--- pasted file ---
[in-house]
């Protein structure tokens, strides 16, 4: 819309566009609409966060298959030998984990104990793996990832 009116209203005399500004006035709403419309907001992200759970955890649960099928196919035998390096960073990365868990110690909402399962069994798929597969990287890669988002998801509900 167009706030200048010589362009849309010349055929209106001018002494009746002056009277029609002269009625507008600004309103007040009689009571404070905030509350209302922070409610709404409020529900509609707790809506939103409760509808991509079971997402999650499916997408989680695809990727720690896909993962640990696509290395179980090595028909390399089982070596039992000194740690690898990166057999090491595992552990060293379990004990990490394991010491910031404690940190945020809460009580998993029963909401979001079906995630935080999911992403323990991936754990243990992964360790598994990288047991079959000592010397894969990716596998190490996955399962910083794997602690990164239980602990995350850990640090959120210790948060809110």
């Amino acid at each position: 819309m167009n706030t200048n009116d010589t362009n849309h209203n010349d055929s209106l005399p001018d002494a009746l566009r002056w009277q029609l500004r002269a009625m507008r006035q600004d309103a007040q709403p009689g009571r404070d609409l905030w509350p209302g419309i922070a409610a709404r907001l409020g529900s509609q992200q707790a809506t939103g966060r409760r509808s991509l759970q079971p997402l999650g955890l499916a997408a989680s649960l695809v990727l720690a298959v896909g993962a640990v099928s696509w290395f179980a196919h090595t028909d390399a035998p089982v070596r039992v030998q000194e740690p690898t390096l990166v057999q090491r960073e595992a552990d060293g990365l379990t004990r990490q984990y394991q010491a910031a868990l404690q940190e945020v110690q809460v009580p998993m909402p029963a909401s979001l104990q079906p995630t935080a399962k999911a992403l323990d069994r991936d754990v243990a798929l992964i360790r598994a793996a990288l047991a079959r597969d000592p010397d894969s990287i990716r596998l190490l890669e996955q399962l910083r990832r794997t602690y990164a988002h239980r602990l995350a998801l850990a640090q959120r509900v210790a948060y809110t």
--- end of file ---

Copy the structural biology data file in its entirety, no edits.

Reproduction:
[in-house]
């Protein structure tokens, strides 16, 4: 819309566009609409966060298959030998984990104990793996990832 009116209203005399500004006035709403419309907001992200759970955890649960099928196919035998390096960073990365868990110690909402399962069994798929597969990287890669988002998801509900 167009706030200048010589362009849309010349055929209106001018002494009746002056009277029609002269009625507008600004309103007040009689009571404070905030509350209302922070409610709404409020529900509609707790809506939103409760509808991509079971997402999650499916997408989680695809990727720690896909993962640990696509290395179980090595028909390399089982070596039992000194740690690898990166057999090491595992552990060293379990004990990490394991010491910031404690940190945020809460009580998993029963909401979001079906995630935080999911992403323990991936754990243990992964360790598994990288047991079959000592010397894969990716596998190490996955399962910083794997602690990164239980602990995350850990640090959120210790948060809110």
């Amino acid at each position: 819309m167009n706030t200048n009116d010589t362009n849309h209203n010349d055929s209106l005399p001018d002494a009746l566009r002056w009277q029609l500004r002269a009625m507008r006035q600004d309103a007040q709403p009689g009571r404070d609409l905030w509350p209302g419309i922070a409610a709404r907001l409020g529900s509609q992200q707790a809506t939103g966060r409760r509808s991509l759970q079971p997402l999650g955890l499916a997408a989680s649960l695809v990727l720690a298959v896909g993962a640990v099928s696509w290395f179980a196919h090595t028909d390399a035998p089982v070596r039992v030998q000194e740690p690898t390096l990166v057999q090491r960073e595992a552990d060293g990365l379990t004990r990490q984990y394991q010491a910031a868990l404690q940190e945020v110690q809460v009580p998993m909402p029963a909401s979001l104990q079906p995630t935080a399962k999911a992403l323990d069994r991936d754990v243990a798929l992964i360790r598994a793996a990288l047991a079959r597969d000592p010397d894969s990287i990716r596998l190490l890669e996955q399962l910083r990832r794997t602690y990164a988002h239980r602990l995350a998801l850990a640090q959120r509900v210790a948060y809110t």